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Review: Spiritual depth lifts otherwise muddy ‘Hidden Light’

Jack Jovcic in the movie "Hidden Light."
( Indie Rights)

The Aussie crime-thriller “Hidden Light” manages to be an involving ride despite its sometimes murky storytelling and elliptical character connections. Writer-director Aaron Kamp (he also edited) weaves an effective spell of dread as this dark tale of revenge, redemption and emotional unraveling unfolds.

When real estate agent Jacob (Jeremy Levi) comes home from work to find his unfaithful wife, Anne, dead of a drug overdose, guilt and anger overtake his common sense and he sets off on a risky search for answers about her demise. (There are cops around but they feel tangential.)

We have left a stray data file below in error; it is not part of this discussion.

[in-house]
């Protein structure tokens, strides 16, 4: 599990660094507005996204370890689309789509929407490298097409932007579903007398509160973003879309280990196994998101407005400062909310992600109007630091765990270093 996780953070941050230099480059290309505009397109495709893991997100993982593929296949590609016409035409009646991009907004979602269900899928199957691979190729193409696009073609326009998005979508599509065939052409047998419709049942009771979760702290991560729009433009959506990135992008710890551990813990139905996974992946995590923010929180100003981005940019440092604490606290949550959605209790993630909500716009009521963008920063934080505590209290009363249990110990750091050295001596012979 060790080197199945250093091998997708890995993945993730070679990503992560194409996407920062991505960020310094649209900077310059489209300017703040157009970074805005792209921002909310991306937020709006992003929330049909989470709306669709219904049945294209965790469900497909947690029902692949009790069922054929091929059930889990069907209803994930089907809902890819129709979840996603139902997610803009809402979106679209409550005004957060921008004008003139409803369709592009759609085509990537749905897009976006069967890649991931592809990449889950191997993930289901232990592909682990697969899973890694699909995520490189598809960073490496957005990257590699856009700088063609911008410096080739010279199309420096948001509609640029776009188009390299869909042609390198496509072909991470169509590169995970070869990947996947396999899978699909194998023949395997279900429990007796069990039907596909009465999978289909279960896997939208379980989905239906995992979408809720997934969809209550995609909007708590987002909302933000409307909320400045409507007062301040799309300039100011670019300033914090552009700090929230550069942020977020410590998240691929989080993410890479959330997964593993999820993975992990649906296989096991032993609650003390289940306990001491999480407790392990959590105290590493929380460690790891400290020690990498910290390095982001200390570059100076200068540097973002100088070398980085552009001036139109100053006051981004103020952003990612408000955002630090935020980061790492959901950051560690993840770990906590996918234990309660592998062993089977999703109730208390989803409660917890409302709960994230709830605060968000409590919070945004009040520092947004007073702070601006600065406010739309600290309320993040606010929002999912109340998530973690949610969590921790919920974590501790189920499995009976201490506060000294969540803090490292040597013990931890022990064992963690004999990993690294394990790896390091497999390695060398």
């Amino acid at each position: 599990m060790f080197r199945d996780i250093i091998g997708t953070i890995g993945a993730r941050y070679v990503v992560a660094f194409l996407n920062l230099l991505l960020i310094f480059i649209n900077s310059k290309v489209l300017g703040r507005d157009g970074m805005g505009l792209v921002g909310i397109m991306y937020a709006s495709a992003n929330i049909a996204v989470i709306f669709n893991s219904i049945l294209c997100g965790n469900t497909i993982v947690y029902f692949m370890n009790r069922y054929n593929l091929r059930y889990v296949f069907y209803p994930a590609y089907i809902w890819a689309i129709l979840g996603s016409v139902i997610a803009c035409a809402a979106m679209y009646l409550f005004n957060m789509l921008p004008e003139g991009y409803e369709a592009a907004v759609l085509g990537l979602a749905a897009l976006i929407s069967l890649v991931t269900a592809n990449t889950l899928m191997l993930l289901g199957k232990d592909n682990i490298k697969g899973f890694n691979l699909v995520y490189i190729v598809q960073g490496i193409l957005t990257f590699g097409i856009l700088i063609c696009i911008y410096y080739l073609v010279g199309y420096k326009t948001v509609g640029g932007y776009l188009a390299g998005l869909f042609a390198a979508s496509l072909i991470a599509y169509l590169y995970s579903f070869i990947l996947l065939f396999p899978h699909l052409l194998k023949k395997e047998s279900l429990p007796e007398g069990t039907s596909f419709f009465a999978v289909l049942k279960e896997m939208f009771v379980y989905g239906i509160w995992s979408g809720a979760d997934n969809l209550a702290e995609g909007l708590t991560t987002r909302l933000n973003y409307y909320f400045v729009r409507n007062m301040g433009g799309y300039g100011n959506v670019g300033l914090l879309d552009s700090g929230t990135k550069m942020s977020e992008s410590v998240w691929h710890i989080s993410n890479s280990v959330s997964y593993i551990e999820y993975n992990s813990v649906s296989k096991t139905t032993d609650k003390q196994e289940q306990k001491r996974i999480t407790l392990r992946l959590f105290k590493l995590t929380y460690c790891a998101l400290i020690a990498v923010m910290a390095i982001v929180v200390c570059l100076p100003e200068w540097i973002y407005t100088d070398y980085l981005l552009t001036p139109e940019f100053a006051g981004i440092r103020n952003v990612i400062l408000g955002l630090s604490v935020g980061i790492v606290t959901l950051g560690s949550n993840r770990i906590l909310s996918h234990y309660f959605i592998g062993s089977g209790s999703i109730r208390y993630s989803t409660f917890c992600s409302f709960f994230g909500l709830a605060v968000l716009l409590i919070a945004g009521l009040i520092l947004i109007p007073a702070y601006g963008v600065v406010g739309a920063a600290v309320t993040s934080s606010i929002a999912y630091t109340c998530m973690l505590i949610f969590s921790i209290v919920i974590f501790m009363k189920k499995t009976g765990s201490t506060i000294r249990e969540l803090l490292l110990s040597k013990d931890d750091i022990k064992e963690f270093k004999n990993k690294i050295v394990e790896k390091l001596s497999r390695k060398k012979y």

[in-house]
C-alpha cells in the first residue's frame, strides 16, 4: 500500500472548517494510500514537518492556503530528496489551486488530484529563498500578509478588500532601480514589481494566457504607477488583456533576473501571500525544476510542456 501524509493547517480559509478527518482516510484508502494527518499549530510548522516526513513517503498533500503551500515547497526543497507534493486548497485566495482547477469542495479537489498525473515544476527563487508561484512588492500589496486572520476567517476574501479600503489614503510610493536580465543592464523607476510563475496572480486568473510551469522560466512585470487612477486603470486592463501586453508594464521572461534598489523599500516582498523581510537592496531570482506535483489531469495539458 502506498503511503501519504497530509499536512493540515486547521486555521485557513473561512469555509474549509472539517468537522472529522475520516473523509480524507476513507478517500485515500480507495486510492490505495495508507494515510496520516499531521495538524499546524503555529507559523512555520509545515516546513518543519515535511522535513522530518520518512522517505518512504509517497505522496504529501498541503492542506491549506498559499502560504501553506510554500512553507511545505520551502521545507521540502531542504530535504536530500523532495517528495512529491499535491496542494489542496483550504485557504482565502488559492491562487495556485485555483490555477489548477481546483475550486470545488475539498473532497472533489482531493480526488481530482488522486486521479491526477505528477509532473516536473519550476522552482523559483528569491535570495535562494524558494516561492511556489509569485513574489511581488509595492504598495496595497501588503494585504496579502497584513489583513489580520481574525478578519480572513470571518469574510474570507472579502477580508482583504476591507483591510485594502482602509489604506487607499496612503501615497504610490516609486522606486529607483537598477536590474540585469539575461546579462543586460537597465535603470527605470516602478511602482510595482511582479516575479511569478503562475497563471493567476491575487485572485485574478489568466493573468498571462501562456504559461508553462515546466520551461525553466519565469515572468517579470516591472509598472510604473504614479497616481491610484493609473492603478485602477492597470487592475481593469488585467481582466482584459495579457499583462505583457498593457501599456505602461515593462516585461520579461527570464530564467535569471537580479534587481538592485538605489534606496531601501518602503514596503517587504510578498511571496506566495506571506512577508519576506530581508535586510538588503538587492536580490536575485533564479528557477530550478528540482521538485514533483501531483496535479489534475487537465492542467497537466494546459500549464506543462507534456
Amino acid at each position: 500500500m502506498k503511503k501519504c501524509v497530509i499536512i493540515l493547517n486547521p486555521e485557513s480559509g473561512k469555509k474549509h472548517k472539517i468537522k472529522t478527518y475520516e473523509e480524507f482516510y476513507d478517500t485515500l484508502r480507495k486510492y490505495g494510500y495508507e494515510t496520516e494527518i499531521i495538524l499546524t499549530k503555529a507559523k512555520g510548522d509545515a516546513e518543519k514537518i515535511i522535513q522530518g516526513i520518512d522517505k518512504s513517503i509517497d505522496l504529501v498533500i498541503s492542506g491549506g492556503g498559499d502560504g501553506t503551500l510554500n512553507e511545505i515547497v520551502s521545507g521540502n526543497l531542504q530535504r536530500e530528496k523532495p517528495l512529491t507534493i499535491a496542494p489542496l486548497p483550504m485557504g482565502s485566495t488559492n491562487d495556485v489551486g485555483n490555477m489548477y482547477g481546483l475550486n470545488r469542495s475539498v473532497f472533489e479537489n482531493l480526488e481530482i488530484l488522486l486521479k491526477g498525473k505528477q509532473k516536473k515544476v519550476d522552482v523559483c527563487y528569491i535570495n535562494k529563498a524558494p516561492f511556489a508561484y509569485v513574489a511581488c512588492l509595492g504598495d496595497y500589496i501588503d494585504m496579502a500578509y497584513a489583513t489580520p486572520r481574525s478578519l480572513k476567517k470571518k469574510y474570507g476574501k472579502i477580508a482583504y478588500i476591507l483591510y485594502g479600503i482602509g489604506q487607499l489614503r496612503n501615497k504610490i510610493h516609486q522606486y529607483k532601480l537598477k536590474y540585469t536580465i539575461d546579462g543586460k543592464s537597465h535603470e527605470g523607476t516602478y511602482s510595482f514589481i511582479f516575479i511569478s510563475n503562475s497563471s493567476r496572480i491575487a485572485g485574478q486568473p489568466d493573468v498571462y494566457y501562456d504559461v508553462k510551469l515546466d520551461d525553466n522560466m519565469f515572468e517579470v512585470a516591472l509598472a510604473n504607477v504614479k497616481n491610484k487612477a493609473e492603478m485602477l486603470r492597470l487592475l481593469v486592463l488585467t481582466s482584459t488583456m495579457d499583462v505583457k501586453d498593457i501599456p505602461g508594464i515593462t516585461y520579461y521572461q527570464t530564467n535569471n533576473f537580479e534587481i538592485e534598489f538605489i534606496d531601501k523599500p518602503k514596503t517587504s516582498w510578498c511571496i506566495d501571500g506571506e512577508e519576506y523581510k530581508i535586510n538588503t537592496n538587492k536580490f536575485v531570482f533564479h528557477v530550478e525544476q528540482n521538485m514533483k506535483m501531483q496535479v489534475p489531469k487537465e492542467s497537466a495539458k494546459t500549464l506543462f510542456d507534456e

Jacob’s hunt links him to the burly Jovan (Jack Jovcic), a Serbian Orthodox priest and former mob enforcer with a dying mother (Lis Hoffmann); and Drago (Troy Coward), a conflicted drug dealer with a pregnant girlfriend (Vivienne Marshall) and a ruthless boss (Jag Pannu, an executive producer here).

The film’s disparate pieces ultimately converge in a mostly credible and satisfying way, though we learn so little about the one-note Jacob’s clearly troubled marriage or Anne herself, that it limits our understanding of his obsessive actions and our sympathy for his plight. How lounge singer Amber (Sharnya Thomson) figures into Jacob’s past also gets short shrift.

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On the other hand, the movie’s approach to Jovan’s ethical, moral and spiritual dilemma — and the eventual path he chooses — gives this low-budget effort some meaningful heft.

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‘Hidden Light’

Not rated.

Running time: 1 hour, 33 minutes

Playing: Arena Cinelounge Sunset, Hollywood

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